Starting Something

“If you build it, they will come.”

That’s what Andrew Sears and I believed. We were two urban ministers who loved tech and wanted to address the digital divide. It seemed odd to us that there was no national network of Christians who used technology programs as a core of their ministry. So in 2000, at a Christian Community Development Association (CCDA) Conference in 2000, we stood in the booth area and made launch plans for TechMission.

Six years later, TechMission had more than 500 member organizations and was widely known as the premier faith-based technology network addressing the digital divide.

That’s the short version of the TechMission story. But when people ask me for advice on starting something, I give the whole story, which includes doubts, fears, errors, opposition and unintended consequences.


Strengths: Andrew and I were already technology consultants to numerous urban ministries around the country. We had the contacts.

Weaknesses: Neither of us had operated a network of the scale we were discussing. We had no budget. We were both very busy already.

Opportunities: A huge vacuum existed in the area of networking people bringing tech skills to the poor. With a relatively small investment, we could develop something big.

Threats: Our existing work could suffer if this national initiative took more resources than we expected.

There comes a moment when you’ve talked a matter through and it’s time to make a decision. Either you do it or you don’t. At the conclusion of our conversation, we determined we had everything in place to make a reasonable attempt. Only one thing eluded us: The guts to move forward.

Then I thought of Urban Family magazine. In early 1992, I was part of a team of five people that launched a national, minority-owned Christian magazine. We were save-the-world types working in a racial reconciliation-oriented parachurch ministry. No one had ever run a magazine, but lack of experience didn’t stop us. We worked hard and produced an issue.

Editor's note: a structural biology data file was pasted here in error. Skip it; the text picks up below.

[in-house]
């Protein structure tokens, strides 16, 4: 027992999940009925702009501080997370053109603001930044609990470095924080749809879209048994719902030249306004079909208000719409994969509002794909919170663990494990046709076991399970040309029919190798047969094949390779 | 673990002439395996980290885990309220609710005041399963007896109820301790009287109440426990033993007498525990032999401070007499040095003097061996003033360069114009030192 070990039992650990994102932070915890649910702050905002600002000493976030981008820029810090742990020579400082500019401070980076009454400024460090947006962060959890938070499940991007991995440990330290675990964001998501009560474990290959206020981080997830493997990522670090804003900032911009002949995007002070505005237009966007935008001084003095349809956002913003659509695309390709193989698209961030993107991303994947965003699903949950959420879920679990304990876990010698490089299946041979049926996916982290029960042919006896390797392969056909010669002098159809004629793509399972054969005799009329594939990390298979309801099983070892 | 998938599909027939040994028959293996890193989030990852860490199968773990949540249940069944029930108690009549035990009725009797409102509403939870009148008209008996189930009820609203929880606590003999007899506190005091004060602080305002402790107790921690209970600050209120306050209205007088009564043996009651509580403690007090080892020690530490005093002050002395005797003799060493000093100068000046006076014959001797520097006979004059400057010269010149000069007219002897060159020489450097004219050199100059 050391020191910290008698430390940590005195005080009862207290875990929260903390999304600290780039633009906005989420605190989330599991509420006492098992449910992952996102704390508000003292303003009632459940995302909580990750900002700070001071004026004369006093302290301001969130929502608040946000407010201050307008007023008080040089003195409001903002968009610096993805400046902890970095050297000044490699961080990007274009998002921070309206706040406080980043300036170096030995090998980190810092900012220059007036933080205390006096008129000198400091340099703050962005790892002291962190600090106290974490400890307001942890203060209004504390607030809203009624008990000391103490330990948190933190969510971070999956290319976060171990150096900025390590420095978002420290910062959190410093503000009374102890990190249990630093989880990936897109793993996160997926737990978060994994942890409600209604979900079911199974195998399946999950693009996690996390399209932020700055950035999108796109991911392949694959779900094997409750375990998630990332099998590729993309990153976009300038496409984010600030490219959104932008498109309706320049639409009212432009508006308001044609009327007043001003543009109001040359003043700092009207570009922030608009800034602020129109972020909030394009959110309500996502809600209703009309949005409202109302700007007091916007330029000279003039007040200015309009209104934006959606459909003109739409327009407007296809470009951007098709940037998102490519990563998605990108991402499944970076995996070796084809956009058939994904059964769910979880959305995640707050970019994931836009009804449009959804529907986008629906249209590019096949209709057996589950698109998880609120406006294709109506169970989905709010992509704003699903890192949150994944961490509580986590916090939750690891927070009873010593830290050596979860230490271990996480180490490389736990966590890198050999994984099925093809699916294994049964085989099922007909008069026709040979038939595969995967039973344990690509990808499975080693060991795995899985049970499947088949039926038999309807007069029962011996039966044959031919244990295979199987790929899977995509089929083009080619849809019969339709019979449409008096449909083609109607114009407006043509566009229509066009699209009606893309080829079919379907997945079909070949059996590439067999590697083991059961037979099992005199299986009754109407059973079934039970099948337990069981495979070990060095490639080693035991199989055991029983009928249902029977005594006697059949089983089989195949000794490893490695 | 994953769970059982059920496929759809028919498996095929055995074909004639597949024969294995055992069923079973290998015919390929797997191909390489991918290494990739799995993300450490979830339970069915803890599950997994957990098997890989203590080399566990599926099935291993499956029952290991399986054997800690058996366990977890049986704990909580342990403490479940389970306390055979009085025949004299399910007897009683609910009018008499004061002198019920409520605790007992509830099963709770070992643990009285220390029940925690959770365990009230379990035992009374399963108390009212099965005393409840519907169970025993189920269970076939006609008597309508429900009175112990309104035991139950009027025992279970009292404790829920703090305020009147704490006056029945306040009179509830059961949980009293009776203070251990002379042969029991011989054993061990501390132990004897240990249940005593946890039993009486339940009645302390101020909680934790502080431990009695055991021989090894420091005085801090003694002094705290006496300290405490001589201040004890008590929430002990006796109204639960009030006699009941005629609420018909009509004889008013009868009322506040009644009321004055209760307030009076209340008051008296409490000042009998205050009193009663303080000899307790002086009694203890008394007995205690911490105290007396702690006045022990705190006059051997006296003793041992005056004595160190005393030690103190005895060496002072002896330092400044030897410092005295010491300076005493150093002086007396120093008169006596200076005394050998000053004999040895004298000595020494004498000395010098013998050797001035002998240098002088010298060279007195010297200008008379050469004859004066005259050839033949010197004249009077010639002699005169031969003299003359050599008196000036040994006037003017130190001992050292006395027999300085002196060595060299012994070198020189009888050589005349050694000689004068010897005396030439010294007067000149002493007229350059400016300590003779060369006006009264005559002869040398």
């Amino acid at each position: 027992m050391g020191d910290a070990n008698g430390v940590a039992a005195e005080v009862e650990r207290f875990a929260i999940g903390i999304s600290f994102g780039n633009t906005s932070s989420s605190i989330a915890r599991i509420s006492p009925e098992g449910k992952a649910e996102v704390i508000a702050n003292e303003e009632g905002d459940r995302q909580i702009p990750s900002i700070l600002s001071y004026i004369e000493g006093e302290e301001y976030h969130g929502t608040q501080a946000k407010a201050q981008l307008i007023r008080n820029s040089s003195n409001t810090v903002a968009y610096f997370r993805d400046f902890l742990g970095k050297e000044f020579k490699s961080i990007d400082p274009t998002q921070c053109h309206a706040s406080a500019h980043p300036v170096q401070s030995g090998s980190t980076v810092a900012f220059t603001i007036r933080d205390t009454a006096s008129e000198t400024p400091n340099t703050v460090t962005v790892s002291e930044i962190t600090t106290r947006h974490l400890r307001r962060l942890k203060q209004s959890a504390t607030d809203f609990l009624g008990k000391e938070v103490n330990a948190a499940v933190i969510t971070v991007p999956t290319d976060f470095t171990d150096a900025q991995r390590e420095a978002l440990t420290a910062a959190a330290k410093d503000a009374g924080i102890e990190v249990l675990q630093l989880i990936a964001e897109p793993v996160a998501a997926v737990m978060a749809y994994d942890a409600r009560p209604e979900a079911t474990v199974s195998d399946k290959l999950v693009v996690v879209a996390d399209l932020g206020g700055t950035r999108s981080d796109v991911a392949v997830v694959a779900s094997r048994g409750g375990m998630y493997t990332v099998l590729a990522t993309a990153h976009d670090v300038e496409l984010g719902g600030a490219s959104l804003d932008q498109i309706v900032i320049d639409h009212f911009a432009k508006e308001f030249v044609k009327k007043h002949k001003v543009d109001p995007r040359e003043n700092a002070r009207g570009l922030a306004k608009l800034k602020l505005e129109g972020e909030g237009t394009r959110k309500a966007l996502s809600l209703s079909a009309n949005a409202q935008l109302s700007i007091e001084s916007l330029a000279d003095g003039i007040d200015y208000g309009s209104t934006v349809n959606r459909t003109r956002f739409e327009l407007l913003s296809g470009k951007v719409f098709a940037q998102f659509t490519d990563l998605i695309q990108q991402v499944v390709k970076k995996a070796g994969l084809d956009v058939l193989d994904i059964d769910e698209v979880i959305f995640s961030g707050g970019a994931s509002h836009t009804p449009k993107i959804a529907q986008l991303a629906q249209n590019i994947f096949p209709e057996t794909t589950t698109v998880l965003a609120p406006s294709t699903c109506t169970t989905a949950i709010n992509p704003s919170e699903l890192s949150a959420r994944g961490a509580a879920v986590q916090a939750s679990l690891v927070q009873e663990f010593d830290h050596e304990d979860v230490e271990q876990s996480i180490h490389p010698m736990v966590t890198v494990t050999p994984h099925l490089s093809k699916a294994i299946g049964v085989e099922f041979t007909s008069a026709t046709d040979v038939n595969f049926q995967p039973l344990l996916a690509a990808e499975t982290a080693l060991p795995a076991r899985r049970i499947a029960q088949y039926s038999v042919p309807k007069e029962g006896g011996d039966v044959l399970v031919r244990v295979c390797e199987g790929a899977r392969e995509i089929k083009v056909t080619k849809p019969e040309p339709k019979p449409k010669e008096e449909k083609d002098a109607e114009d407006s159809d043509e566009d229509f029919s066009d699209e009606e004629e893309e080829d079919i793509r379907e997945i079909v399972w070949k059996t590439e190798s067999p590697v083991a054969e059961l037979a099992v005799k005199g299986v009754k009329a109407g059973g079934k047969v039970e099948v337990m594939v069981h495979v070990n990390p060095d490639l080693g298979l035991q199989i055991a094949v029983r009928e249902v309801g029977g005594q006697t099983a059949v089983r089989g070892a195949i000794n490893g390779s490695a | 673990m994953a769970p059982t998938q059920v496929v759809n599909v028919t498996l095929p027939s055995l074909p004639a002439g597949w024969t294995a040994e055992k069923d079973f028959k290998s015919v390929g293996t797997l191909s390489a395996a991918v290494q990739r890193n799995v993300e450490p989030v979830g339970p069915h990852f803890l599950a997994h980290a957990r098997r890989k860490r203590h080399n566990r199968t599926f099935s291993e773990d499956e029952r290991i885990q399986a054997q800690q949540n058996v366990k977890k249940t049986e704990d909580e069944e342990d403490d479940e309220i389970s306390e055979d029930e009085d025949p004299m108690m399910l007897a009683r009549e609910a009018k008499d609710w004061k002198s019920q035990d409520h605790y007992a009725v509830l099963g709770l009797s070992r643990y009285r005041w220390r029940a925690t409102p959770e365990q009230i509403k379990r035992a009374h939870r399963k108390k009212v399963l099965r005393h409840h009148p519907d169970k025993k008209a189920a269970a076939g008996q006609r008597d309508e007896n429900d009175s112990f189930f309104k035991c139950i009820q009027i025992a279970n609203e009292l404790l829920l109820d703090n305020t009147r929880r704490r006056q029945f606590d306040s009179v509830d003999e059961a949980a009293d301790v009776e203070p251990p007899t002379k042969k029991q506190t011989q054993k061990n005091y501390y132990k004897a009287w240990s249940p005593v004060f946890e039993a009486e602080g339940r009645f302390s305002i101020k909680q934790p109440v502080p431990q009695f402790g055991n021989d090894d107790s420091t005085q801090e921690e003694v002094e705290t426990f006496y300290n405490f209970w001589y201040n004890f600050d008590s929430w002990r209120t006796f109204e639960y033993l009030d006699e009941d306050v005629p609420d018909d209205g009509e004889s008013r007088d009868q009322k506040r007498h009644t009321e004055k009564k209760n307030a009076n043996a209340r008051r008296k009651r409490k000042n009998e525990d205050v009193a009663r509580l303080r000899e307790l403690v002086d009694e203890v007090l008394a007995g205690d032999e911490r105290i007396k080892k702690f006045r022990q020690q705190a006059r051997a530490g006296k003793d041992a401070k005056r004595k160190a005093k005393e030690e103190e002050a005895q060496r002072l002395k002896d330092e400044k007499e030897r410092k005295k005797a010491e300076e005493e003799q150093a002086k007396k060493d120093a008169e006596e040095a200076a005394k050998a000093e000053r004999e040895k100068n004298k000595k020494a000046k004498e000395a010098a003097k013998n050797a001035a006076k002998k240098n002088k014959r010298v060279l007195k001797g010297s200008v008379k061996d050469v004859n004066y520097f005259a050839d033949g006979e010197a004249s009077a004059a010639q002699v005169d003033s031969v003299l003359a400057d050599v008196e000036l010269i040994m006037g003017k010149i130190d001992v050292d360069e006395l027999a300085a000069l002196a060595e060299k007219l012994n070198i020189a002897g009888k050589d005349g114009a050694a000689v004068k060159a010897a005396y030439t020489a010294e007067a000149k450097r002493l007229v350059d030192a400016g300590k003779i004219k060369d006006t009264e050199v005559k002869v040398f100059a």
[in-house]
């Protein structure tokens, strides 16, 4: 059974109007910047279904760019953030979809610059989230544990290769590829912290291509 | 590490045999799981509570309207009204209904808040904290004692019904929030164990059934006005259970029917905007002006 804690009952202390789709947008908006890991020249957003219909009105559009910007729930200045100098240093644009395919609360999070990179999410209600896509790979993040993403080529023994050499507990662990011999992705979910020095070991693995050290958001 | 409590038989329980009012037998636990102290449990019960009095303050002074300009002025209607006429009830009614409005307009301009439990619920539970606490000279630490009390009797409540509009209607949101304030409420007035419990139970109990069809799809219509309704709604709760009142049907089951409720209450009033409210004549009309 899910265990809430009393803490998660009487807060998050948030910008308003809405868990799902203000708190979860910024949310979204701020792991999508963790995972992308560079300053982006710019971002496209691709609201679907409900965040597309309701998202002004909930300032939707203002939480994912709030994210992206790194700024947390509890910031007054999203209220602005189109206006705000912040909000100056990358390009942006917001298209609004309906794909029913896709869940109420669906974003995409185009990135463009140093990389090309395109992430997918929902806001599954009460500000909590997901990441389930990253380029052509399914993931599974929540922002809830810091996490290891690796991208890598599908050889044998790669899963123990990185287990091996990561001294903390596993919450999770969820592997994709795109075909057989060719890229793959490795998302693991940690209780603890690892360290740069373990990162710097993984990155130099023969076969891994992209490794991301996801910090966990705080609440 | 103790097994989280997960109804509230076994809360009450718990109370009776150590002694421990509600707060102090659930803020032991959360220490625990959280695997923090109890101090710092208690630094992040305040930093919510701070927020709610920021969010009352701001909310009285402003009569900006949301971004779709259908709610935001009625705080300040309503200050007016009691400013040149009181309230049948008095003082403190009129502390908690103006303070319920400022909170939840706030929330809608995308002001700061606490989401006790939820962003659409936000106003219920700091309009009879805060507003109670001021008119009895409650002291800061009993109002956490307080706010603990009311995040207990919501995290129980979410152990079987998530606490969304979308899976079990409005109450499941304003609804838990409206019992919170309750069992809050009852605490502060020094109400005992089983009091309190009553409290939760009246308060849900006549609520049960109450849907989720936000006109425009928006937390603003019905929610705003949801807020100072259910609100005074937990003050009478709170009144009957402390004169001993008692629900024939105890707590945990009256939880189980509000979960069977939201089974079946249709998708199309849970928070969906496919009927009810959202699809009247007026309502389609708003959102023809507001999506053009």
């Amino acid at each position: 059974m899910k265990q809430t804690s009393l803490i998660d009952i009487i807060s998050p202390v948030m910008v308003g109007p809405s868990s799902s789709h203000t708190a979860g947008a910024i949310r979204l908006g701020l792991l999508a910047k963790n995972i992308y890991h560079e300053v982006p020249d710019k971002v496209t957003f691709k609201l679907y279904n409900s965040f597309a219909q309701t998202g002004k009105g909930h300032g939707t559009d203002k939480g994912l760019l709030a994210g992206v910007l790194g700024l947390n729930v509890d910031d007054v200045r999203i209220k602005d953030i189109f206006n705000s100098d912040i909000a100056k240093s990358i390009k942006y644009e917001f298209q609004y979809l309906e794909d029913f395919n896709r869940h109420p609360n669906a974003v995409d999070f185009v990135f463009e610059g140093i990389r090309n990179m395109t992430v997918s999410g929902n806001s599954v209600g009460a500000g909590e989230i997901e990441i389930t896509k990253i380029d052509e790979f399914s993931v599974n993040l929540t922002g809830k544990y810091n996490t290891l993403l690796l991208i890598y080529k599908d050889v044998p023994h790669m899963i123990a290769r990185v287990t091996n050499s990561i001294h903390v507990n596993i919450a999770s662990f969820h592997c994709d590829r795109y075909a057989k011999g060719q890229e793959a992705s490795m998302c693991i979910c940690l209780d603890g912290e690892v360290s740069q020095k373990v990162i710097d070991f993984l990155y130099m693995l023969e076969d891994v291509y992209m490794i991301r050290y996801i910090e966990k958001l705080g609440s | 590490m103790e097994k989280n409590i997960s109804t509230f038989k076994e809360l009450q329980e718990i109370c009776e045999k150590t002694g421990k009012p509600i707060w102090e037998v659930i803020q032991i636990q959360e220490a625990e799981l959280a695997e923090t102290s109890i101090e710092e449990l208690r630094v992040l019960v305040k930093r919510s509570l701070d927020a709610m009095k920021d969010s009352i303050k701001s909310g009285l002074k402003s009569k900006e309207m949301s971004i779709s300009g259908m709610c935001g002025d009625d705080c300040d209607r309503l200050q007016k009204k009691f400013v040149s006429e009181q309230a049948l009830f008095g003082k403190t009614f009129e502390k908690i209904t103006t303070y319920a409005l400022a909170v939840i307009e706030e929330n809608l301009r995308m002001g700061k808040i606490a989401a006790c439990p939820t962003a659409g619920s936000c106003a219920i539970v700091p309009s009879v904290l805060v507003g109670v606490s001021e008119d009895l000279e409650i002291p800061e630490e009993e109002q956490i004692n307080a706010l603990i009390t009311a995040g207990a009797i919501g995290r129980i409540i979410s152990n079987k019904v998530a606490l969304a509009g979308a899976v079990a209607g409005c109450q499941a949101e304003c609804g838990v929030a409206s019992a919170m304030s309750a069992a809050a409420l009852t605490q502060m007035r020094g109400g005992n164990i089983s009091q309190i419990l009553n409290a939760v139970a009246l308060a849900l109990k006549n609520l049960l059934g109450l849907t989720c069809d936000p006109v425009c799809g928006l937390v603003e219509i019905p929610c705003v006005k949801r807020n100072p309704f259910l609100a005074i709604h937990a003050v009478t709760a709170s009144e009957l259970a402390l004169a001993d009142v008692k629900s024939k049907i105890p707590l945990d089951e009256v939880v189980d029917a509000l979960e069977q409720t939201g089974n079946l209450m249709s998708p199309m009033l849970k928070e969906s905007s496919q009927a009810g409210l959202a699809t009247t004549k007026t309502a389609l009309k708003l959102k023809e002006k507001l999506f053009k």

A major challenge came when we learned that many prominent church leaders in America would not embrace our effort. What hurt me most was when Latino brothers and sisters whom I respected took me to task for a variety of perceived shortcomings. In those moments, it took guts to simply persevere and not wait for the approval of those I believe misunderstood our efforts.

The perseverance to continue in the face of opposition paid off. From start-up to questionable launch to national acceptance, the magazine went on to become a minor success.

What amazed me most was that, years later, some of the people who had stood back, or even publicly criticized us, turned around and contacted us. Like Nicodemus in the night, they now wanted to be involved with Urban Family, some even asking, “Why didn’t you guys ever contact me?” My prayer in that moment was not to bear a grudge nor nurse a wound, but to embrace anew.

I remembered all this when Andrew and I were talking about TechMission that November day. We needed guts because we could imagine the opposition we would face if we didn’t “consult key leaders” in urban America. We wanted to do everything properly. But we had little time, no money and a big dream.

So we went for it.

This next part doesn’t happen often. I’ve seen many internet-based ministries fail. But for some reason, TechMission stuck.

The day came when Andrew and some TechMission board members walked into a high-charged meeting with a technology company. Their presence was announced: “Ladies and gentlemen, I’d like to introduce you to the premier faith-based digital divide network in the country.”

Success was never guaranteed. But we did our due diligence. Besides assessing the need and planning ahead, due diligence also required some guts to step into the unknown.


This article by Rodolpho Carrasco originally appeared in the Nov-Dec 2006 issue of Outreach Magazine.